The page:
Brianne Della Rocca was determined to be a savvy bride, keeping wedding costs in check. Even when friends insisted that her $7,000 budget for 110 guests was impossible, she tried to hold firm.
"I said, 'I am not going to spend a fortune on one day,' " says Mrs. Della Rocca, a media-relations assistant in Bennington, Vt. "That's not what a wedding is about."
She read books about bridal bargains. She made the invitations herself. She bought supplies, dresses, and shoes on eBay at nominal cost. She did not hire a florist or a limousine. She didn't even order a wedding cake.
Even so, by the time she and her husband, Jared, said "I do" on Jan. 15, their expenses added up to $19,000. Despite help from parents, cash gifts at the reception, and money from savings, they faced debts of $9,000.
"That was the 'affordable' wedding on a shoestring budget," says a still-incredulous Della Rocca.
Nuptial sticker shock has become a sobering fact of life for many brides and grooms as wedding bells produce ever-larger wedding bills. More than a quarter of engaged couples now pay for everything themselves. With weddings averaging $23,000, some newlyweds remain indebted for years. Some must even seek credit counseling.
"There's a lot of pressure to do things in a very spectacular way," says Susan Schneider, executive editor of Bridal Guide magazine. "People get caught up in a momentum and end up spending more than they intended. You have to really keep your head on straight when you're a bride and groom these days."
In an informal poll by Bridal Guide, readers said they spent an average of $3,000 more than they had budgeted. Some overspent by $5,000 or $10,000.
Bridal experts offer a variety of reasons for the problem. Some parents simply can't afford to pay. In other cases, couples want control. Deborah McCoy, a wedding planner in Boca Raton, Fla., notes that many brides have told her, "If Mom and Dad pay for our wedding, we have to do things their way. We want to do things our way.' " So they spend, fueling a $120 billion-a-year industry.
Many couples also marry later. "The older you get, the more weddings you've been to," says Kamy Wicoff, author of "I Do but I Don't." "There's this snowballing of competition, this feeling that your wedding has to be bigger, better, more."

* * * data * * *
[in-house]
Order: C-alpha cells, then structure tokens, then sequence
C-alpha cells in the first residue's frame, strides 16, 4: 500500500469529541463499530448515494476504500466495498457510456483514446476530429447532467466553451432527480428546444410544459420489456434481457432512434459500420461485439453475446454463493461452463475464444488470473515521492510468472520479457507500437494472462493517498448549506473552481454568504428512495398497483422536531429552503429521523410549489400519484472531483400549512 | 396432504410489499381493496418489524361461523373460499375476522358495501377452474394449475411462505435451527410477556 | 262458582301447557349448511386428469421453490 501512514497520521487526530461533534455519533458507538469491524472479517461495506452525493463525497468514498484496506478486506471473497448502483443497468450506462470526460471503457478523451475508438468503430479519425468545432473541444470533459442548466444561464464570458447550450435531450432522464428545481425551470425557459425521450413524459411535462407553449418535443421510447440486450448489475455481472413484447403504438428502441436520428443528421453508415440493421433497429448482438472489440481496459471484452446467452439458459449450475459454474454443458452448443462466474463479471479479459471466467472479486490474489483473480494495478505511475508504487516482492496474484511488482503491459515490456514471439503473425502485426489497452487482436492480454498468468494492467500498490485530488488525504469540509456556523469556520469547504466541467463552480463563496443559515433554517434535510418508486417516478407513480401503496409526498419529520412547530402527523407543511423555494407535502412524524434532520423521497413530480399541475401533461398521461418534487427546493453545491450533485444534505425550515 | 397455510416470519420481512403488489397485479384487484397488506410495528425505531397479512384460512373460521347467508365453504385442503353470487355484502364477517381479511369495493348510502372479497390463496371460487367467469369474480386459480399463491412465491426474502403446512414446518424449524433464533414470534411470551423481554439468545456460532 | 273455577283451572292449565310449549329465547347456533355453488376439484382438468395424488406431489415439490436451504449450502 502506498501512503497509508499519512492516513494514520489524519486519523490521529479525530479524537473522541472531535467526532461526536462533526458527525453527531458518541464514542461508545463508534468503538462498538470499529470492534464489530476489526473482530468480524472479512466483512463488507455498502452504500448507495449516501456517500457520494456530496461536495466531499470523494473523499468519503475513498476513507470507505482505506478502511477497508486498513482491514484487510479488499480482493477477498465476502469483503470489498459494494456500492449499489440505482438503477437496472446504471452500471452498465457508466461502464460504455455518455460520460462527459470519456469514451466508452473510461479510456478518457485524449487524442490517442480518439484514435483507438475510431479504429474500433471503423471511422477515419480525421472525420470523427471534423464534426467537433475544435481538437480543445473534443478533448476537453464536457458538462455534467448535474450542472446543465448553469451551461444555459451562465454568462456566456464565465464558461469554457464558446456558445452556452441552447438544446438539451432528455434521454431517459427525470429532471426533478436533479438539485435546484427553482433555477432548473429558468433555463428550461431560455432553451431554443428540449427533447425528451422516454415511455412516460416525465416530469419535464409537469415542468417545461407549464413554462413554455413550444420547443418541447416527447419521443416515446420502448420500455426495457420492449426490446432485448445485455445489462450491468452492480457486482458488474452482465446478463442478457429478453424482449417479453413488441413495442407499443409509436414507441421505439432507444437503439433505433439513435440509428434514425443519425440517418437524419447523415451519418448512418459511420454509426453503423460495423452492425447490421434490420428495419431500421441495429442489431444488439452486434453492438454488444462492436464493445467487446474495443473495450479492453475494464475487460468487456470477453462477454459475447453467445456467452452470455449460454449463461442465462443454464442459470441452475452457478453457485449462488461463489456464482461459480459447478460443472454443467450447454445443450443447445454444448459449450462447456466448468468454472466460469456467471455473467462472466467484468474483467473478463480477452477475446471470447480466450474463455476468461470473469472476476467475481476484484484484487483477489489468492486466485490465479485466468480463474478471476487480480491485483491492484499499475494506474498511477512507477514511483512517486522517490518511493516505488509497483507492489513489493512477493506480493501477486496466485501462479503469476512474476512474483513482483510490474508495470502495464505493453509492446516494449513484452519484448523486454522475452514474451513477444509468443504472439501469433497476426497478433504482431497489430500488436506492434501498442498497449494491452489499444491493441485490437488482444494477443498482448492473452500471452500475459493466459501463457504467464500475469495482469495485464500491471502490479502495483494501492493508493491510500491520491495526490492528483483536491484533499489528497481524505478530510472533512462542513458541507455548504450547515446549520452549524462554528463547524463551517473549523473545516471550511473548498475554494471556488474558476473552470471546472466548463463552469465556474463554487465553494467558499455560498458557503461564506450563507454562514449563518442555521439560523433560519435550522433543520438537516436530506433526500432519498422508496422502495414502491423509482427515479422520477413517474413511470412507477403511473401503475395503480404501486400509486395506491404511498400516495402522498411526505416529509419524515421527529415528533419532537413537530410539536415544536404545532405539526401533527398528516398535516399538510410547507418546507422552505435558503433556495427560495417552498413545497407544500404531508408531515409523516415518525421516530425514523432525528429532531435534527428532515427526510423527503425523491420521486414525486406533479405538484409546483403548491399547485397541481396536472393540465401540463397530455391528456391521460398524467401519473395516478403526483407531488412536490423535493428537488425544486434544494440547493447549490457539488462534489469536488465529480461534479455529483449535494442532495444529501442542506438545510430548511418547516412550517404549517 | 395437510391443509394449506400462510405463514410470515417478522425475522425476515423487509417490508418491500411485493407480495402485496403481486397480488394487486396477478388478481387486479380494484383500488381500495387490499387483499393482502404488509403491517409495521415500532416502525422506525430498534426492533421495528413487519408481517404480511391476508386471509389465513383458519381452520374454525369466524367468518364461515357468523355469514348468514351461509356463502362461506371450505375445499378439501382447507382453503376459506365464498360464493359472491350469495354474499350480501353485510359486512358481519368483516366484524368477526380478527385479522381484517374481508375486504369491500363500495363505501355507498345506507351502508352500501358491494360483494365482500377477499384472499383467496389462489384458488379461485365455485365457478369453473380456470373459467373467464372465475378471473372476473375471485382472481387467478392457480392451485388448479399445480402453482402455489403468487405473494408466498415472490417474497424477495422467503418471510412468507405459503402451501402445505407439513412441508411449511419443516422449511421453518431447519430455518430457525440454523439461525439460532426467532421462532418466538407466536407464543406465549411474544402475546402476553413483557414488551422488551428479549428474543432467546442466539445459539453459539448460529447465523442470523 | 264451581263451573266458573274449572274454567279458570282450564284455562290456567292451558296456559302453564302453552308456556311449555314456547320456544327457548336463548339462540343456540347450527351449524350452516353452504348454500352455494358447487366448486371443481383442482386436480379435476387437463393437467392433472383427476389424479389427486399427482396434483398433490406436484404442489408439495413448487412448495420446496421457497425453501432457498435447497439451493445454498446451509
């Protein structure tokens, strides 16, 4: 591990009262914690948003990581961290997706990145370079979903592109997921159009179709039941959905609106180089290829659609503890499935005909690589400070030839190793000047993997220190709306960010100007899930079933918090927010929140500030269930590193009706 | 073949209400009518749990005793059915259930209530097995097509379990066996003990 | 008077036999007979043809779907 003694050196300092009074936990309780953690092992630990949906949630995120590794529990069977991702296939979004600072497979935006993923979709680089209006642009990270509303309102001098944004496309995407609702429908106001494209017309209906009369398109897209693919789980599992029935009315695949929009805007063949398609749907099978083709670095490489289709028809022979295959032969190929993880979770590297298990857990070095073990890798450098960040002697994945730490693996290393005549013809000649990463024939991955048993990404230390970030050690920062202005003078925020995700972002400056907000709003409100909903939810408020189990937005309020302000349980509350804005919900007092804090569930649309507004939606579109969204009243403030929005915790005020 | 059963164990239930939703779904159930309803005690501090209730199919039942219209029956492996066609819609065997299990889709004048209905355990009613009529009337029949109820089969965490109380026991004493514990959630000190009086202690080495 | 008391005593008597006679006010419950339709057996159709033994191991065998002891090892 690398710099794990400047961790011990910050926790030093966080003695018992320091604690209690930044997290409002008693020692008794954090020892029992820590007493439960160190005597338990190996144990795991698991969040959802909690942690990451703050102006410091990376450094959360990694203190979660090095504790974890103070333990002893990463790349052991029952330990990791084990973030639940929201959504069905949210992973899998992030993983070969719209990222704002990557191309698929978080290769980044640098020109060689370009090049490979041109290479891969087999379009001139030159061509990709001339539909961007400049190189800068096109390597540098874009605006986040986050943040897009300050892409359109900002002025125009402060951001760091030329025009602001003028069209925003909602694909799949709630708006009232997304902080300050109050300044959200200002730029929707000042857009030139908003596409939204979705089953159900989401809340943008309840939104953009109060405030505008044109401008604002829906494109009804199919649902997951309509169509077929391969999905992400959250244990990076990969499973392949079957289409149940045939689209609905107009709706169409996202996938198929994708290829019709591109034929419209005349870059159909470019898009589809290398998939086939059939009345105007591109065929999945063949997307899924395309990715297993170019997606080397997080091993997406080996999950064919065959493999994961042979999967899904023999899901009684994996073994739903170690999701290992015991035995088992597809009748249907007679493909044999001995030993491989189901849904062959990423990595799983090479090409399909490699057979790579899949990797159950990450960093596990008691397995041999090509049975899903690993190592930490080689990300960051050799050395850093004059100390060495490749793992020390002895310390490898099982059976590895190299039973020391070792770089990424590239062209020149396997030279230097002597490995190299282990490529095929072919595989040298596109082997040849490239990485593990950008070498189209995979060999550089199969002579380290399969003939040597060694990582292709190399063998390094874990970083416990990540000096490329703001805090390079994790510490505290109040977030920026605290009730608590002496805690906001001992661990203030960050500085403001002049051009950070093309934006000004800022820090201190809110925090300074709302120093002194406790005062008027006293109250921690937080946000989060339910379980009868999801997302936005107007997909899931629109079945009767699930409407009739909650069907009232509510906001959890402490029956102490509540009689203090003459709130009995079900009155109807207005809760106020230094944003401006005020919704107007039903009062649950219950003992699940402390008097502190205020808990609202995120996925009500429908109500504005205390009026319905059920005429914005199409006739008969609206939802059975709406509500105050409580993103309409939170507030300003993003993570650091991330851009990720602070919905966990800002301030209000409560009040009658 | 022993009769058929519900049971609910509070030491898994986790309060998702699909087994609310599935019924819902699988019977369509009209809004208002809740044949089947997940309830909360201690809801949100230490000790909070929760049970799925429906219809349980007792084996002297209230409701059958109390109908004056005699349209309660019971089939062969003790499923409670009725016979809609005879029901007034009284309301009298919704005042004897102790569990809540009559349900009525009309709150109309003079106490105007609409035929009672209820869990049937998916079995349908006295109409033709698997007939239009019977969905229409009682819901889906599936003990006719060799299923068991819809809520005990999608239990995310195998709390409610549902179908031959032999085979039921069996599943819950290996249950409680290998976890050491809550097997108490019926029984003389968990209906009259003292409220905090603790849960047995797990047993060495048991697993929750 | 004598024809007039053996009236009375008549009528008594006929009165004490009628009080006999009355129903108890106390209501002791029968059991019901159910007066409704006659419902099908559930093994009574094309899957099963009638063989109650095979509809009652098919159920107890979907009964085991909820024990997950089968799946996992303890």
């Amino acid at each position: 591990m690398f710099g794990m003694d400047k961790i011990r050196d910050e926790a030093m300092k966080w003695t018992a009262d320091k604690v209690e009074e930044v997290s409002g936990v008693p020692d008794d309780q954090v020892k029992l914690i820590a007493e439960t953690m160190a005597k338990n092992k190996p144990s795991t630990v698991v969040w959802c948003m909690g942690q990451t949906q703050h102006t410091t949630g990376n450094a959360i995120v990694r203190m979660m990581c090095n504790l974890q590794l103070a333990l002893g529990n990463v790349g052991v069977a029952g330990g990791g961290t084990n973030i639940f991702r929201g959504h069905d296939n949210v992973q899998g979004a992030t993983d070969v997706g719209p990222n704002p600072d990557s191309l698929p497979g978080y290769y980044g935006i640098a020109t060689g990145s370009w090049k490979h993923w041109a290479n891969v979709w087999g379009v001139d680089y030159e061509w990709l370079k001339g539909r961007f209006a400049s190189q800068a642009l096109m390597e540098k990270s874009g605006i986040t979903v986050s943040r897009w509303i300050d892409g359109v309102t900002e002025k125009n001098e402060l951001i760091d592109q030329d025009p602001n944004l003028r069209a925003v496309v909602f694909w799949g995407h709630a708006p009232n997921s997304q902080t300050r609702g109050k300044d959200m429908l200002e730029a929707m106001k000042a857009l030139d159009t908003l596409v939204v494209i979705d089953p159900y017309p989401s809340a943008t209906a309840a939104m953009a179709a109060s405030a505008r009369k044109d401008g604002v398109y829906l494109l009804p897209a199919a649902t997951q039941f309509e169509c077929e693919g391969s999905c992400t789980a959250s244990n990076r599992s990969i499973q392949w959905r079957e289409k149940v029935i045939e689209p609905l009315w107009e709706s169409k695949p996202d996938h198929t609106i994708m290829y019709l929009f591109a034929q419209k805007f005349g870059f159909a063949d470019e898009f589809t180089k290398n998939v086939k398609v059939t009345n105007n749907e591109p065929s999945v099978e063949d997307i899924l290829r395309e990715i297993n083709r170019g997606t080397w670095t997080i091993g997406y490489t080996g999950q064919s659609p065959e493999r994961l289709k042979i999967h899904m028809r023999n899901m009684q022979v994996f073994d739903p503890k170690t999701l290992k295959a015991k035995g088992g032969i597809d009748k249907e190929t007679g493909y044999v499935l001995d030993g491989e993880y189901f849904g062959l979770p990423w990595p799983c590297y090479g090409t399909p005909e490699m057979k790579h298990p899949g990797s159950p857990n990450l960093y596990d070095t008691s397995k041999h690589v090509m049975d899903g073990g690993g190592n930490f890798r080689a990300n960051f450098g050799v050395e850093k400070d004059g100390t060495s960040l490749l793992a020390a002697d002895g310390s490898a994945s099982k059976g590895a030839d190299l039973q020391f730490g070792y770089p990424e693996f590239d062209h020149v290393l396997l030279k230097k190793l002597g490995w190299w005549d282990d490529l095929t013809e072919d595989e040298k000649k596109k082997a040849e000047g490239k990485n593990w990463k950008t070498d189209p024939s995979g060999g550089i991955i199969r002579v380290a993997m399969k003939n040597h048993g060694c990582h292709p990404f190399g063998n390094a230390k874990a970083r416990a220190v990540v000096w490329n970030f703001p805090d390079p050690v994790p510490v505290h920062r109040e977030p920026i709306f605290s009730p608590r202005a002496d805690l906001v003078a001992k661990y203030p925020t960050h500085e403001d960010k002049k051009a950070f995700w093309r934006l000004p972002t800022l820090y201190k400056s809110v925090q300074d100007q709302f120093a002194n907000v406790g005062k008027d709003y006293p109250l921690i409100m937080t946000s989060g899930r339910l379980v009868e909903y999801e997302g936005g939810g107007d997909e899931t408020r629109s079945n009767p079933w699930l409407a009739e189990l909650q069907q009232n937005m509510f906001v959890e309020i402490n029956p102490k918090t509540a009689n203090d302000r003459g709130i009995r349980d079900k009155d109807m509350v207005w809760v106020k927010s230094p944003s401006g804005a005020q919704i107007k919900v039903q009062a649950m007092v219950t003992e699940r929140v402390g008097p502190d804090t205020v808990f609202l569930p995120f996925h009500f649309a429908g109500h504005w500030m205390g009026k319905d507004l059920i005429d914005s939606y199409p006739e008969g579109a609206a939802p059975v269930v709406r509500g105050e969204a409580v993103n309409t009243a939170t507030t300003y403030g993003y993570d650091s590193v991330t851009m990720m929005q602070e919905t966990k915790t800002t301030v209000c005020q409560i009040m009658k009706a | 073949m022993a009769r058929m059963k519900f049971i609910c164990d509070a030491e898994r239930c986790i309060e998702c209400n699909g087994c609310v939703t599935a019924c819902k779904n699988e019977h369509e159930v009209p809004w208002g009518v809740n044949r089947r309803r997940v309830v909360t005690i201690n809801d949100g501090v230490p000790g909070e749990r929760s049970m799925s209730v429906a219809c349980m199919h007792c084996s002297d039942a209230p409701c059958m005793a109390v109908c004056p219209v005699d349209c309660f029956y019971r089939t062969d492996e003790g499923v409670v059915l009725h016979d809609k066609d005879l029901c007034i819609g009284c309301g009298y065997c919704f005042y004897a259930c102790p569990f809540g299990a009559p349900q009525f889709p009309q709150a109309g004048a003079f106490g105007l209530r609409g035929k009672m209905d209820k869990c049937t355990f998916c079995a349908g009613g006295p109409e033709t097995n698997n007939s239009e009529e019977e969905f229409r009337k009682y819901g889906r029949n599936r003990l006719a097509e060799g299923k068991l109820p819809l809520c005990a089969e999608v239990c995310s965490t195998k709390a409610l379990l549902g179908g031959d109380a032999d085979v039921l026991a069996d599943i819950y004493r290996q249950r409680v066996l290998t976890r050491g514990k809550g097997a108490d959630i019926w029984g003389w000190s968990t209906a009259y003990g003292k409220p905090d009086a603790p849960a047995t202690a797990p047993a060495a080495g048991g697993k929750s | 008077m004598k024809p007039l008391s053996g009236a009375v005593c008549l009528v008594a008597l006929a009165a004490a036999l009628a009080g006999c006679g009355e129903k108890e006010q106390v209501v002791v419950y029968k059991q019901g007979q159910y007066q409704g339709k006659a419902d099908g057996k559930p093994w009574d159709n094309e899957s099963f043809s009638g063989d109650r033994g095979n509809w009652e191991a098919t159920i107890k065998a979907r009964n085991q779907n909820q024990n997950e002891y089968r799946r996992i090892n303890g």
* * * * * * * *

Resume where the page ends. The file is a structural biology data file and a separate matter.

In a society where divorce is common, some couples feel "serious insecurity" about marriage, Ms. Wicoff says. "That's a good recipe for a lot of spending."
So is an obsession with perfection - a word Wicoff heard often as she interviewed 80 women for her book. "That emphasis on the perfect day, the perfect wedding, is one of the things that drives spending."
Wedding vendors also perpetuate an attitude that this is the most important day of your life. "They imply that if you're looking at cutting costs or not doing things 'right' - which is code for 'expensively' - your priorities aren't straight," Wicoff says. "But if you start out with a lot of debt in your new marriage, on top of all the other stresses and tensions of that first year, it can be a deal-breaker."
Pop culture also plays a role. "Look at all the wedding movies, such as 'The Wedding Planner' and 'Father of the Bride,' " says Ms. McCoy, president of the American Academy of Wedding Professionals. "You see these incredible, over-the-top weddings. Flowers in 'Father of the Bride' had to cost $50,000, minimum."
Some couples depend on gift envelopes from guests to help finance the event. Brides have told McCoy, "I hope we get a lot of money at the reception, or we're in deep trouble." She calls this "a very frightening scenario."
Cate Williams, a vice president at Money Management International in Chicago, heard one bride discussing their "projected take" at the reception. "I don't think anyone should plan a wedding based on the expectation that they would be receiving certain amounts of monetary gifts," she says. "My byword is, 'use cash to pay for consumables, credit for durables.' While a wedding is a very important commitment that any couple makes, it still falls in the realm of entertainment and consumables."